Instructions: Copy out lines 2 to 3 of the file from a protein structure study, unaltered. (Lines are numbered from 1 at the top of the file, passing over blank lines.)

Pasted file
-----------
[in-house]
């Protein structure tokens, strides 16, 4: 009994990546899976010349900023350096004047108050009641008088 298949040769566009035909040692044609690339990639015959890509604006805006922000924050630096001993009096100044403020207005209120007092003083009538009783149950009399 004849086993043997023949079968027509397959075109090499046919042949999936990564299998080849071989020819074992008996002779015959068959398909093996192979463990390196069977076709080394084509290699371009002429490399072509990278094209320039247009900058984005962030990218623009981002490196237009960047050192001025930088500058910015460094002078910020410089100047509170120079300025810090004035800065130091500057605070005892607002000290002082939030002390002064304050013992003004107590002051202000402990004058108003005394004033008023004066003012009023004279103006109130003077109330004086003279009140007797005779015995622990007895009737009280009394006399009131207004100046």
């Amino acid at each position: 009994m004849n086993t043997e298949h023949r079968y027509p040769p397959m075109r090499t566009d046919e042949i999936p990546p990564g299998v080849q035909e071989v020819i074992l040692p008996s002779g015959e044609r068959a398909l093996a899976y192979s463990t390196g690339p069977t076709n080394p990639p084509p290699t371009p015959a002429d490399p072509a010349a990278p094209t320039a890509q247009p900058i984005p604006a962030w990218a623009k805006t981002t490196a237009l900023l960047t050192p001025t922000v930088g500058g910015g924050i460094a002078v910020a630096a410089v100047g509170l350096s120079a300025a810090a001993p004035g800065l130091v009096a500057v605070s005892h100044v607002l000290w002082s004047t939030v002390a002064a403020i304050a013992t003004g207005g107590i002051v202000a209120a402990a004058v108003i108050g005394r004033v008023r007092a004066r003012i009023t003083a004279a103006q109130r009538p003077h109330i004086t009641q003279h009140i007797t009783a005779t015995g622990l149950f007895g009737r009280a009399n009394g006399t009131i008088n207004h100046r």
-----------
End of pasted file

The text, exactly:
């Protein structure tokens, strides 16, 4: 009994990546899976010349900023350096004047108050009641008088 298949040769566009035909040692044609690339990639015959890509604006805006922000924050630096001993009096100044403020207005209120007092003083009538009783149950009399 004849086993043997023949079968027509397959075109090499046919042949999936990564299998080849071989020819074992008996002779015959068959398909093996192979463990390196069977076709080394084509290699371009002429490399072509990278094209320039247009900058984005962030990218623009981002490196237009960047050192001025930088500058910015460094002078910020410089100047509170120079300025810090004035800065130091500057605070005892607002000290002082939030002390002064304050013992003004107590002051202000402990004058108003005394004033008023004066003012009023004279103006109130003077109330004086003279009140007797005779015995622990007895009737009280009394006399009131207004100046």
């Amino acid at each position: 009994m004849n086993t043997e298949h023949r079968y027509p040769p397959m075109r090499t566009d046919e042949i999936p990546p990564g299998v080849q035909e071989v020819i074992l040692p008996s002779g015959e044609r068959a398909l093996a899976y192979s463990t390196g690339p069977t076709n080394p990639p084509p290699t371009p015959a002429d490399p072509a010349a990278p094209t320039a890509q247009p900058i984005p604006a962030w990218a623009k805006t981002t490196a237009l900023l960047t050192p001025t922000v930088g500058g910015g924050i460094a002078v910020a630096a410089v100047g509170l350096s120079a300025a810090a001993p004035g800065l130091v009096a500057v605070s005892h100044v607002l000290w002082s004047t939030v002390a002064a403020i304050a013992t003004g207005g107590i002051v202000a209120a402990a004058v108003i108050g005394r004033v008023r007092a004066r003012i009023t003083a004279a103006q109130r009538p003077h109330i004086t009641q003279h009140i007797t009783a005779t015995g622990l149950f007895g009737r009280a009399n009394g006399t009131i008088n207004h100046r």